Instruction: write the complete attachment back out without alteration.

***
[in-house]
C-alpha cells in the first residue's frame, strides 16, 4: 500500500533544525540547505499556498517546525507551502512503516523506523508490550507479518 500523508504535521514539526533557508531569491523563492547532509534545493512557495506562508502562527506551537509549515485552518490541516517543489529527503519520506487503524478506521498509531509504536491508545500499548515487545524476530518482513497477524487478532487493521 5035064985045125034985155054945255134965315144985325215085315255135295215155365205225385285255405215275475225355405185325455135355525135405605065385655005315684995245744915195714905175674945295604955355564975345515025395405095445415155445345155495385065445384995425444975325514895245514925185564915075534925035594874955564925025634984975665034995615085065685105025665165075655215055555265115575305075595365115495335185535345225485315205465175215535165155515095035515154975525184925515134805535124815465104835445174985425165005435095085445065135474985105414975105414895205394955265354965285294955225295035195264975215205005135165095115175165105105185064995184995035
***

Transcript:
[in-house]
C-alpha cells in the first residue's frame, strides 16, 4: 500500500533544525540547505499556498517546525507551502512503516523506523508490550507479518 500523508504535521514539526533557508531569491523563492547532509534545493512557495506562508502562527506551537509549515485552518490541516517543489529527503519520506487503524478506521498509531509504536491508545500499548515487545524476530518482513497477524487478532487493521 5035064985045125034985155054945255134965315144985325215085315255135295215155365205225385285255405215275475225355405185325455135355525135405605065385655005315684995245744915195714905175674945295604955355564975345515025395405095445415155445345155495385065445384995425444975325514895245514925185564915075534925035594874955564925025634984975665034995615085065685105025665165075655215055555265115575305075595365115495335185535345225485315205465175215535165155515095035515154975525184925515134805535124815465104835445174985425165005435095085445065135474985105414975105414895205394955265354965285294955225295035195264975215205005135165095115175165105105185064995184995035